The verbs of Mercy: “…understand, forgive, accompany, hope, and above all, integrate” (AL 312).
The attitude required by Francis from the Church to the “wounded” is to welcome them and accompany them on a path of ‘healing’:
“…although she constantly holds up the call to perfection and asks for a fuller response to God, the Church must accompany with attention and care the weakest of her children, who show signs of a wounded and troubled love by restoring in them hope and confidence…Let us not forget that the Church’s task is often like that of a field hospital” (AL 291), “…making room for the Lord’s mercy, which spurs us on to do our best…Whenever we do so, our lives become wonderfully complicated” (AL 308).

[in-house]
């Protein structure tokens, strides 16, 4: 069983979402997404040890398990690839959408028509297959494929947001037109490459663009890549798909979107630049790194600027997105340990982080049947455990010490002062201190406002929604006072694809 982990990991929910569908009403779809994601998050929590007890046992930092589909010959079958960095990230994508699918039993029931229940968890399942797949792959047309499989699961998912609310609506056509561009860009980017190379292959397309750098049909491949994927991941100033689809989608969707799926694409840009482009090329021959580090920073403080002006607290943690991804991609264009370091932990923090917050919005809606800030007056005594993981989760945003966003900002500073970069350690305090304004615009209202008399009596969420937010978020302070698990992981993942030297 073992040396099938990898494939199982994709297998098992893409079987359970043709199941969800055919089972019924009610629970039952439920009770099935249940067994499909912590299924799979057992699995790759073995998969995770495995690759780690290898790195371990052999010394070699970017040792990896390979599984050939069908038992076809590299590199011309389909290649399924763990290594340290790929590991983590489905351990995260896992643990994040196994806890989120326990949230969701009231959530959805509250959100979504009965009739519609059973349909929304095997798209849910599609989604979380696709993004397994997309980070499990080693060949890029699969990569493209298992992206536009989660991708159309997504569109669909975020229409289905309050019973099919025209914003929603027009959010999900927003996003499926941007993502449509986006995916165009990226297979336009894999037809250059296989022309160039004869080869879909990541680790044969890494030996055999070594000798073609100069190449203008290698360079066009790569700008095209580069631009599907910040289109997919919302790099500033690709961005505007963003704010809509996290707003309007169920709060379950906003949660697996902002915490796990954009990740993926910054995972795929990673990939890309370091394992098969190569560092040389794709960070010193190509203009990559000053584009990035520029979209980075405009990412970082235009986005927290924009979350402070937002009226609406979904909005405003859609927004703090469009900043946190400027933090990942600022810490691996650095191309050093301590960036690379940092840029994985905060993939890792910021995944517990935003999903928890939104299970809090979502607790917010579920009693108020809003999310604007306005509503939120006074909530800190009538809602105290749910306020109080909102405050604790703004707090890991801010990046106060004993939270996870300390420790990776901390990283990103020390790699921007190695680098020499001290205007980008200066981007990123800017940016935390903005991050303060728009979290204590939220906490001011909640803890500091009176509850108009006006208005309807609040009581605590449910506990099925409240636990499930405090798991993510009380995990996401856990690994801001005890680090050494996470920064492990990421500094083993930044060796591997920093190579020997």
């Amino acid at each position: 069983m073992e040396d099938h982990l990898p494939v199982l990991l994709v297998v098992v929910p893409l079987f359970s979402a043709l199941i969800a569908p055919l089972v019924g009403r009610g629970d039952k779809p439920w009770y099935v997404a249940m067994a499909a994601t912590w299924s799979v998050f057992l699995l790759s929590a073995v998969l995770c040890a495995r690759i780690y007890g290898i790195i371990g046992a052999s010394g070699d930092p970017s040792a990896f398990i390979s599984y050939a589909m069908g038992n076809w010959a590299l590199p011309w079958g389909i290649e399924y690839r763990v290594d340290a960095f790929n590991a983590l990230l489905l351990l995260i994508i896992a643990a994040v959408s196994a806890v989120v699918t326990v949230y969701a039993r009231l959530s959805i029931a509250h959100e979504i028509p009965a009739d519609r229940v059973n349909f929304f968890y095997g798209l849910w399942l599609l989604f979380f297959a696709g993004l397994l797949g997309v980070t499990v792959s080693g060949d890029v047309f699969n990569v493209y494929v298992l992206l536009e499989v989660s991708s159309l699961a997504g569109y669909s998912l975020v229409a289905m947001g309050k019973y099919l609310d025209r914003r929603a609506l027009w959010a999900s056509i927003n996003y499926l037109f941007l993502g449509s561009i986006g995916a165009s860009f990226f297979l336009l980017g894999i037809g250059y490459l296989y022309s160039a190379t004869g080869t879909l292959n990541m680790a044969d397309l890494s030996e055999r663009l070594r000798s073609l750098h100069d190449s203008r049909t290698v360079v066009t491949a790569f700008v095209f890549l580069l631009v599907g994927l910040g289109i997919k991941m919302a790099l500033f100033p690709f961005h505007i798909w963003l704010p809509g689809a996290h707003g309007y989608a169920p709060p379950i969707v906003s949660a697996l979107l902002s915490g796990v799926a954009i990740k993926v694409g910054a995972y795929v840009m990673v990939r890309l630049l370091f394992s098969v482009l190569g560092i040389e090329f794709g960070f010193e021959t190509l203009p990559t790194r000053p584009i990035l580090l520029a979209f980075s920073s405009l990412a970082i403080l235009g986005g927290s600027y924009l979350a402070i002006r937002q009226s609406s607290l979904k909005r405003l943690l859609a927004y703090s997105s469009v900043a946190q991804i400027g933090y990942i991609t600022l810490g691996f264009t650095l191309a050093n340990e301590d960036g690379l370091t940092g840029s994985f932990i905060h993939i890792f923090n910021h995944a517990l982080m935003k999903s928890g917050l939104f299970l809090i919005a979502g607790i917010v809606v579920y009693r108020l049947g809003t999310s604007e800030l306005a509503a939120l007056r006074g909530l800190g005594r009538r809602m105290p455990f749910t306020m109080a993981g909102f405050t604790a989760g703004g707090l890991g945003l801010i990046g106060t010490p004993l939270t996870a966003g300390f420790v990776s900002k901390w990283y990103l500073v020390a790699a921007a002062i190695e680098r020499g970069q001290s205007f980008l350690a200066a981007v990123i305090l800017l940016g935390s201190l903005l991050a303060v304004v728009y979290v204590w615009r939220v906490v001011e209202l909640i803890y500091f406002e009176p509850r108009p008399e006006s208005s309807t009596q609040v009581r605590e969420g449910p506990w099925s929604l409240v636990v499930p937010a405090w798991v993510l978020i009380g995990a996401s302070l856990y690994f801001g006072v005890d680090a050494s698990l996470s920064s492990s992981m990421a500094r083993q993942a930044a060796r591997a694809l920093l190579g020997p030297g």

The “logic” of the Gospel “commits us not to judge nor condemn, but rather to always welcome one another, so that everyone may find a place in the Christian community: “Nobody can be condemned forever, because this is not the logic of the Gospel” (AL 297),
Rather “…experience shows that with proper assistance and acts of reconciliation, through grace, a great percentage of troubled marriages find a solution in a satisfying manner. To know how to forgive and to feel forgiven is a basic experience in family life”(AL 236).
Welcoming and brotherly accompaniment are also achieved by walking together on the path of solidarity. In fact: “Fraternal charity is the first law of Christians…Let us not forget the reassuring words of scripture: “Above all maintain constant love for one another for love covers a multitude of sins”(1 Pt 4,8) (AL306).